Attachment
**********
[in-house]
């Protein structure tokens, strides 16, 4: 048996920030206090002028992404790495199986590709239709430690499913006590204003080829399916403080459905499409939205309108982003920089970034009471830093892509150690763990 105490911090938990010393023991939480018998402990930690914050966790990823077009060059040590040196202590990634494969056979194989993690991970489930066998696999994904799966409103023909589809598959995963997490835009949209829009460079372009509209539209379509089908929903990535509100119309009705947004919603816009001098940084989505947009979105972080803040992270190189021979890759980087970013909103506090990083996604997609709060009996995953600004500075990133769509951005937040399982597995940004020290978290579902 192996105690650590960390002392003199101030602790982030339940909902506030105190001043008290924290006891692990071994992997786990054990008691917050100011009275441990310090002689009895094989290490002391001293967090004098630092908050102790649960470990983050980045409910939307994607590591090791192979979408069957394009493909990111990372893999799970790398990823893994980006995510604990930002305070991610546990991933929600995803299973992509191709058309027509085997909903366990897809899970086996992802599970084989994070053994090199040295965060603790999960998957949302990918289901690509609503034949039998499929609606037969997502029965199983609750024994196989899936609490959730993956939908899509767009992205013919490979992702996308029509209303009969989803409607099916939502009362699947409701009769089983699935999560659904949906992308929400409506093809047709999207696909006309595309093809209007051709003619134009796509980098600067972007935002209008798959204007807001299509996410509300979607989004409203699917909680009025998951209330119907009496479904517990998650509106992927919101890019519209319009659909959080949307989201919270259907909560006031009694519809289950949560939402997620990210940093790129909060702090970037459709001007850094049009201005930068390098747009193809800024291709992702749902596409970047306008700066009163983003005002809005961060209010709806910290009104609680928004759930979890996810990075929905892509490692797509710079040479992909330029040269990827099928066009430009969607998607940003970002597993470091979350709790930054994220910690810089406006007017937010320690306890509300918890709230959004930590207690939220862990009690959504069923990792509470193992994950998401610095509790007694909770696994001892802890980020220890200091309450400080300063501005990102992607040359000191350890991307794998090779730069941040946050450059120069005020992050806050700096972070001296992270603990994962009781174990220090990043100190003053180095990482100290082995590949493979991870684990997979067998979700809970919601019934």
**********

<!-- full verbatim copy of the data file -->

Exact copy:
[in-house]
């Protein structure tokens, strides 16, 4: 048996920030206090002028992404790495199986590709239709430690499913006590204003080829399916403080459905499409939205309108982003920089970034009471830093892509150690763990 105490911090938990010393023991939480018998402990930690914050966790990823077009060059040590040196202590990634494969056979194989993690991970489930066998696999994904799966409103023909589809598959995963997490835009949209829009460079372009509209539209379509089908929903990535509100119309009705947004919603816009001098940084989505947009979105972080803040992270190189021979890759980087970013909103506090990083996604997609709060009996995953600004500075990133769509951005937040399982597995940004020290978290579902 192996105690650590960390002392003199101030602790982030339940909902506030105190001043008290924290006891692990071994992997786990054990008691917050100011009275441990310090002689009895094989290490002391001293967090004098630092908050102790649960470990983050980045409910939307994607590591090791192979979408069957394009493909990111990372893999799970790398990823893994980006995510604990930002305070991610546990991933929600995803299973992509191709058309027509085997909903366990897809899970086996992802599970084989994070053994090199040295965060603790999960998957949302990918289901690509609503034949039998499929609606037969997502029965199983609750024994196989899936609490959730993956939908899509767009992205013919490979992702996308029509209303009969989803409607099916939502009362699947409701009769089983699935999560659904949906992308929400409506093809047709999207696909006309595309093809209007051709003619134009796509980098600067972007935002209008798959204007807001299509996410509300979607989004409203699917909680009025998951209330119907009496479904517990998650509106992927919101890019519209319009659909959080949307989201919270259907909560006031009694519809289950949560939402997620990210940093790129909060702090970037459709001007850094049009201005930068390098747009193809800024291709992702749902596409970047306008700066009163983003005002809005961060209010709806910290009104609680928004759930979890996810990075929905892509490692797509710079040479992909330029040269990827099928066009430009969607998607940003970002597993470091979350709790930054994220910690810089406006007017937010320690306890509300918890709230959004930590207690939220862990009690959504069923990792509470193992994950998401610095509790007694909770696994001892802890980020220890200091309450400080300063501005990102992607040359000191350890991307794998090779730069941040946050450059120069005020992050806050700096972070001296992270603990994962009781174990220090990043100190003053180095990482100290082995590949493979991870684990997979067998979700809970919601019934």